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180-Degree Autorotation: Stop the Carnage!

Posted 5 years 16 days ago ago by Randy Rowles

During the last quarter of 2017 (October 2017 – December 2017), there were three (3) helicopter accidents within the Instructional/Training segment. This represented 16% of the total accidents that occurred during that timeframe. Of those accidents, 1 was fatal. Although there has been a reduction in the number of helicopter training accidents, the maneuvers in which many of our accidents occur remain steady. Of those maneuvers, the 180-degree autorotation remains near the top of the list. 

A few months ago, during a conversation with an NTSB Investigator, this topic came up and he pointed me to a startling fact. The NTSB rarely investigates these types of accidents. Why? He stated, “the NTSB considers a high vertical velocity accident in a helicopter during training as most likely contributable to pilot error”. He then pointed out that the NTSB will utilize data provided by the FAA or other sources to prepare their accident report. Having researched several helicopter training accidents to see if I could validate his comments, I found the following excerpt within several actual NTSB reports associated with helicopter training accidents: 

NTSB investigators will use data provided by various entities, including, but not limited to, the Federal Aviation Administration and/or the operator, and will not travel in support of this investigation to prepare this aircraft accident report.

The 180-degree autorotation is nothing more than an autorotation with a turn. Why the high accident rate? We can debate the many facets of the maneuver such as altitude, airspeed, rotor rpm, etc., however the fault rests clearly on the Flight Instructor.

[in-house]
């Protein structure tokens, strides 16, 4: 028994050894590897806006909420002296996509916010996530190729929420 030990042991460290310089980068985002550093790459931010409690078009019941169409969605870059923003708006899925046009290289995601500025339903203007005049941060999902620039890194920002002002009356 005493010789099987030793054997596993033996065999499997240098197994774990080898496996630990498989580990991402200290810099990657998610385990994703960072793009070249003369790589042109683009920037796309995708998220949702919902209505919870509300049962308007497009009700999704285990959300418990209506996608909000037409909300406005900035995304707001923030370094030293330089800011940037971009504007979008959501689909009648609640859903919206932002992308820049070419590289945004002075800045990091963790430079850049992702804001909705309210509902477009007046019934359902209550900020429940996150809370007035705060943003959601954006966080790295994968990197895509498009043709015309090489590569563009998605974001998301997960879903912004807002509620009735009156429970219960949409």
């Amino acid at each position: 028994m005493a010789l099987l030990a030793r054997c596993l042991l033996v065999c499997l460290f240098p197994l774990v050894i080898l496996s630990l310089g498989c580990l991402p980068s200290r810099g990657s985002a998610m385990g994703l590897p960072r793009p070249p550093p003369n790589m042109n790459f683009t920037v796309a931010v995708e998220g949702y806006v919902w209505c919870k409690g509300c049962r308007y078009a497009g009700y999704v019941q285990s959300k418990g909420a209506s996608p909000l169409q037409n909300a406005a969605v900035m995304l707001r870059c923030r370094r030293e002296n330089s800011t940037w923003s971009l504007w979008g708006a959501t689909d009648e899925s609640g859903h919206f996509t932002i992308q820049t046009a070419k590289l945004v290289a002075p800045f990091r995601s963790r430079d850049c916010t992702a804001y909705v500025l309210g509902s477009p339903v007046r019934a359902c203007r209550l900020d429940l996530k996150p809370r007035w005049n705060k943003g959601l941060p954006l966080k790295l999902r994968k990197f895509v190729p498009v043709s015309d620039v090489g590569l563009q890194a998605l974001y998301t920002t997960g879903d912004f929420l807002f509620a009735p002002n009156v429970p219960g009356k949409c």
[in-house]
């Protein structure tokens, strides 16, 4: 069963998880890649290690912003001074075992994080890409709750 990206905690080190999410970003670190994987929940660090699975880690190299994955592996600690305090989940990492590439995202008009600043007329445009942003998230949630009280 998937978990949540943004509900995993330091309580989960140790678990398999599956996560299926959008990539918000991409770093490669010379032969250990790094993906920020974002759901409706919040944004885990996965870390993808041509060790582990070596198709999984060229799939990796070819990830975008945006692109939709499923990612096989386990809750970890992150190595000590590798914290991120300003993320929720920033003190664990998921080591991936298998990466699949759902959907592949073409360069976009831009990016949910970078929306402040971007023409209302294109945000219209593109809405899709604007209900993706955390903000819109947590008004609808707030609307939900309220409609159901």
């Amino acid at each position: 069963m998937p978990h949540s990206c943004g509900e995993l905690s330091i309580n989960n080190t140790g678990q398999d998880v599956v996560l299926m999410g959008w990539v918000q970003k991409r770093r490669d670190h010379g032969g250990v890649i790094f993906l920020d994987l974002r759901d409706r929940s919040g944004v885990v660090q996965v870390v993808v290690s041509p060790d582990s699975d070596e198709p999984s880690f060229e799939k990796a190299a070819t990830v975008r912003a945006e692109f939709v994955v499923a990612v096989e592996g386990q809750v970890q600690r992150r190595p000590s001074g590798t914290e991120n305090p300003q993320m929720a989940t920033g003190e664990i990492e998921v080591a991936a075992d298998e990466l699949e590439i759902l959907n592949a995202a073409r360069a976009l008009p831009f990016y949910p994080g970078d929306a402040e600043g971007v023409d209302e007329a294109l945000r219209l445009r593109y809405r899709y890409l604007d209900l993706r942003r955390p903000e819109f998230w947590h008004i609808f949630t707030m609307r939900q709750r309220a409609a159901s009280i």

Maintaining a safe learning environment is the primary goal of flight training! At all times, the instructor must consider the factors associated with teaching safely while effectively transferring the information within the lesson. The 180-degree autorotation has many factors that may affect a safe outcome. Many of these factors are dynamic and change with the conditions in which the flight will be conducted. 

The instructor must ensure they are qualified to conduct training in the environment and conditions of the specific flight. An instructor only familiar with sea level conditions may not be prepared for a 180-degree autorotation within a high-density altitude environment. This assumption could easily lead to a high vertical velocity accident. Training-the-Trainer is a novel concept; however, few instructors like to have their skills evaluated. In my years of training Flight Instructors, rarely have I had an instructor request to have their skills and methods of teaching reviewed. 

The 180-degree autorotation should be introduced as a high-altitude entry with a coordinated autorotative decent to an opposite heading from that of the entry. This initial introduction to the maneuver should be conducted during Basic Airwork at altitudes of 3000 – 4000’ above the ground. After the student has a good grasp on the coordination of the maneuver, lower altitudes may be introduced. Once the student has developed a smooth entry to the maneuver and an appropriate scan of the instruments, only then should the 180-degree autorotation be conducted within the airport environment. 

At all times, assume the engine will fail during the training of an autorotation. Have a smooth firm surface available in the event of an actual power failure.  

As a Flight Instructor, the repetitive nature of the job can allow boredom to facilitate complacency. This is all too often a link in the error chain in a 180-degree autorotation accident. An attempt to heighten the intensity by attempting a new variation of the maneuver may have a similar negative effect or outcome. 

Remember…NEVER let your next maneuver be dictated by instructional boredom!

About Randy:  Randy Rowles has been a FAA pilot examiner for 20 years for all helicopter certificates and ratings. He holds a FAA Gold Seal Flight Instructor Certificate, NAFI Master Flight Instructor designation, and was the 2013 recipient of the HAI Flight Instructor of the Year Award.  Randy is currently  Director of Training at Epic Helicopters in Ft. Worth, Texas.